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\section{Concept for implementing OTA updates}
The firmware for all \textit{ESP8266} based devices in the hackerspace are all based on the same framework.
\textit{Sming} provides the base library for the \textit{ESPer} framework which provides components and functionality shared by all devices.
This allows to reuse code providing functionality which is common in multiple devices.
To implement \textit{OTA} updates under the given requirements, we define a topology, which integrates our build infrastructure, firmware repository and MQTT-broker with the IoT wifi network the devices are connected to.
The base topology used is shown in Figure \ref{fig:topology}.
\caption{The base network topology.}
\subsection{Common framework and build infrastructure}
The framework also includes a build system, which allows to configure basic parameters for all devices.
Including, but not limited to, the Wi-Fi access parameters, the \textit{MQTT} connection settings and the updater URLs.
By sharing the same code, all devices ensure to have a common behavior when it comes to reporting the device status or interacting with the home-automation controller.
This eases configuration and allows to collect information about all devices at a central location.
Each device firmware exists as a separate project and includes a link to the framework.
As development on these devices happens in cycles, older projects are missing updates of the framework and therefor do not benefit from newly added features or fixed problems.
Updating the framework version and rebuilding the firmware would often result in an easy gain of these benefits, but requires manual interaction.
More problems will arise if the application programming interface (API) of the framework changes.
In this situation, the device firmware must be updated to use the changed API, which can be an unpleasant and complex task and leads to higher latency for firmware updates.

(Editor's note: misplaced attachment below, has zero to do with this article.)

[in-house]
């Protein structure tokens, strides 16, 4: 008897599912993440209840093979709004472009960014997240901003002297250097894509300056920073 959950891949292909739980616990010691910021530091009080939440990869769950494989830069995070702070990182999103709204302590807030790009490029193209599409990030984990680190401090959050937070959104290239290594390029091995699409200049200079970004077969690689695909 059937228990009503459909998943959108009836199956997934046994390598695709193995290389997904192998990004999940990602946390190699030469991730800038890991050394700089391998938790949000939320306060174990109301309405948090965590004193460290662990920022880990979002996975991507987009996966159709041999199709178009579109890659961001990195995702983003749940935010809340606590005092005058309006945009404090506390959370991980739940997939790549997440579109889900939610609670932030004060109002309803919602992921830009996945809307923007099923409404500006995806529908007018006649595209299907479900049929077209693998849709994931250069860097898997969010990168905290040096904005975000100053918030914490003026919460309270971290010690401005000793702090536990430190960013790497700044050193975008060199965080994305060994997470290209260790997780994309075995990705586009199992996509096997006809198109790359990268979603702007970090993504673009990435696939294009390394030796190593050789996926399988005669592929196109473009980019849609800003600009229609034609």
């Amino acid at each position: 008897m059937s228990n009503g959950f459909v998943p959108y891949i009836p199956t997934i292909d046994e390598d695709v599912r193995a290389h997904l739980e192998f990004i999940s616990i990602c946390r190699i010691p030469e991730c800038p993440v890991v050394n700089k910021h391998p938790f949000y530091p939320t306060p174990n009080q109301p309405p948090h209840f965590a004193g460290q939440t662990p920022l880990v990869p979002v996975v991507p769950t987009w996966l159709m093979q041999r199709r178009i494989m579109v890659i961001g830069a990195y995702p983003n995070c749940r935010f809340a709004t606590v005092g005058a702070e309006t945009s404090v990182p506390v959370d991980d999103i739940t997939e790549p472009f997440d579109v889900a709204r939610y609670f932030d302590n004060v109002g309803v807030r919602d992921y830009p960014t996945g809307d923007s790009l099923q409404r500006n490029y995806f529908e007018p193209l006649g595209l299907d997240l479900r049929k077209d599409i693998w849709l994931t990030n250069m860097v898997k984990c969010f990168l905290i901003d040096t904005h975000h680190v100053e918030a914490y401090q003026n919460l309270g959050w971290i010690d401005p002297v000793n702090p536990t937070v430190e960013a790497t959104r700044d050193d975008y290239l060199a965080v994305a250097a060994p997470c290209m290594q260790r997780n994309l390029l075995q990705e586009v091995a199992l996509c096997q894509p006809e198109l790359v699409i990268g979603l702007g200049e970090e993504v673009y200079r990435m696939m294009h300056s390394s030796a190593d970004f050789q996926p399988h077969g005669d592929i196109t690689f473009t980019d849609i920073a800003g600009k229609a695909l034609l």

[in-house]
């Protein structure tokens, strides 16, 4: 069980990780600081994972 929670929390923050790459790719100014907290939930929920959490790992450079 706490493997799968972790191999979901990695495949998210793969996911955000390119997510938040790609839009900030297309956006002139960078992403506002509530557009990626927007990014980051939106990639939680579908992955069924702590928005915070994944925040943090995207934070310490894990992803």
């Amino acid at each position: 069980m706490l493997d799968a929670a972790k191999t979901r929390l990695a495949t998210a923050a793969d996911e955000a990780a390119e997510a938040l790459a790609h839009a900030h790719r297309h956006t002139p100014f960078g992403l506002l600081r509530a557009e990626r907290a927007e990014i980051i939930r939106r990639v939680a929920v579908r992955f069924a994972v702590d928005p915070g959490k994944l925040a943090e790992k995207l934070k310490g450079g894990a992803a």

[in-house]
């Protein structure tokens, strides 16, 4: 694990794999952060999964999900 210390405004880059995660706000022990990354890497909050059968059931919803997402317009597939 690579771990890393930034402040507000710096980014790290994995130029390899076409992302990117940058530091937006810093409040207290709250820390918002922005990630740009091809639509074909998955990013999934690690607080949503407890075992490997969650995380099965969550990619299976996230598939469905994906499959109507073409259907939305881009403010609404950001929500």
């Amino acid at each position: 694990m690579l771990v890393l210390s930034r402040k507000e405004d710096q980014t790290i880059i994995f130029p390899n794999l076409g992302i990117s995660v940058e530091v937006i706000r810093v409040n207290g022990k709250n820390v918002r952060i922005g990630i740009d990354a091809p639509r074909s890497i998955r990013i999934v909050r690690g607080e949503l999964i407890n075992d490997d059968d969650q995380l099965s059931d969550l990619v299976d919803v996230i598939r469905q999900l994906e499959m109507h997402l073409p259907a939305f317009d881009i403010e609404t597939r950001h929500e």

To prevent these problems the device firmware of all devices in the hackerspace is integrated with the framework into a larger project.
By doing so, each device specific code is always linked to the latest version of the framework.
The according device type is provided as a string through a global constant at compile time and it must never be changed during operation.
Device specific code is organized as a folder for each device type.
To build the software, a \textit{Makefile} \cite{make} is used, which provides a simple way for reproducible builds.
When a new build process is started, the build system scans for all device specific folders and calls the original build process for each of them.
The source code of the \textit{ESPer} project is published into a \textit{Git} source code repository which is provided by the hackerspace.
To avoid interferences between different build environments on developers computers and roll out new versions as early as possible, the code has been integrated into a continuous integration (CI) system.
The CI, which is based on \textit{drone} \cite{drone} and provided as part of the hackerspace infrastructure, allows to execute commands on each version published into the \textit{Git} repository.
Therefore, a \textit{drone} configuration file as shown in Listing~\ref{lst:drone} has been added to the source code as \texttt{.drone.yml}.
\subsection{Device setup and flash layout}
Microcontroller boards based on the \textit{ESP8266} MCU are mostly following the same layout: the MCU is attached to a flash chip which contains the bootloader, firmware and other application data.
The memory mapping mechanism of the MCU allows only a single page of 1 MB of flash to be mapped at the same time \cite{ESP8266_Memory_Map} and the selected range must be aligned to 1 MB blocks.
\caption{The flash layout used for two ROMs.}
As the binary to download and flash possibly exceeds the size of free memory heap space, the received data must be written to flash directly.
In contrast, executing the code from the memory mapped flash while writing the same area with the downloaded update leads to errors, as the executed code changes immediately to the updated one.
To avoid this, we chose the memory layout shown in Figure~\ref{fig:memory_layout}.
The flash is split into half to contain two firmware ROMs with different versions, one being executed and one which is being downloaded.
This standby firmware also acts as a safety mechanism if the download fails or is interrupted as the previous version stays intact and can still be used (refer to requirement \ref{req2}).
In case of an error the old firmware is kept unchanged and will be used until the successful download of a newer firmware succeeds.
In addition to the two firmware ROMs, the flash must provide room for the bootloader and its configuration.
\subsection{Publish device information}
For monitoring and maintenance purposes, each device publishes a set of information to a well-known \textit{MQTT} topic after connecting to the network.
Beside already existing dates like device type, chip and flash ID, the information block has been extended with details about the bootloader, SDK and firmware version as well as relevant details from the bootloader configuration, like the currently booted ROM slot and the default ROM slot to boot from.
This allows administrators to find devices with outdated bootloaders and helps to find missing and failed updates.